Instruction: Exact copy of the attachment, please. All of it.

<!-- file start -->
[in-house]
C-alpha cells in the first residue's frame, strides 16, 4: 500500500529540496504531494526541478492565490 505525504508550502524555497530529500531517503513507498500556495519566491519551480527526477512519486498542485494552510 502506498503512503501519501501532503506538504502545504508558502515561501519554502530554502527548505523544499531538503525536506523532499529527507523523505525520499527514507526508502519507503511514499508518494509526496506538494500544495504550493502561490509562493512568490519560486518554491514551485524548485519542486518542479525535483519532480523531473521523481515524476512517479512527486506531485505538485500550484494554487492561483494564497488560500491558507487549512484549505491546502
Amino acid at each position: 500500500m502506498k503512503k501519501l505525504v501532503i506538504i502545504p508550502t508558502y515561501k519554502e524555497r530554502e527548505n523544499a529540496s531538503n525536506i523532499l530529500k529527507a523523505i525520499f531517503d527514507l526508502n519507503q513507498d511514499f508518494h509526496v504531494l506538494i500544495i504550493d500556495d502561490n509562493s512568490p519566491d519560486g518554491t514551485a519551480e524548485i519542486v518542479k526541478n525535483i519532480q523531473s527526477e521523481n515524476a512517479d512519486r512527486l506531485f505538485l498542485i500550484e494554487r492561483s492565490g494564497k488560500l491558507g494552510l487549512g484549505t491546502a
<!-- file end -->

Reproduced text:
[in-house]
C-alpha cells in the first residue's frame, strides 16, 4: 500500500529540496504531494526541478492565490 505525504508550502524555497530529500531517503513507498500556495519566491519551480527526477512519486498542485494552510 502506498503512503501519501501532503506538504502545504508558502515561501519554502530554502527548505523544499531538503525536506523532499529527507523523505525520499527514507526508502519507503511514499508518494509526496506538494500544495504550493502561490509562493512568490519560486518554491514551485524548485519542486518542479525535483519532480523531473521523481515524476512517479512527486506531485505538485500550484494554487492561483494564497488560500491558507487549512484549505491546502
Amino acid at each position: 500500500m502506498k503512503k501519501l505525504v501532503i506538504i502545504p508550502t508558502y515561501k519554502e524555497r530554502e527548505n523544499a529540496s531538503n525536506i523532499l530529500k529527507a523523505i525520499f531517503d527514507l526508502n519507503q513507498d511514499f508518494h509526496v504531494l506538494i500544495i504550493d500556495d502561490n509562493s512568490p519566491d519560486g518554491t514551485a519551480e524548485i519542486v518542479k526541478n525535483i519532480q523531473s527526477e521523481n515524476a512517479d512519486r512527486l506531485f505538485l498542485i500550484e494554487r492561483s492565490g494564497k488560500l491558507g494552510l487549512g484549505t491546502a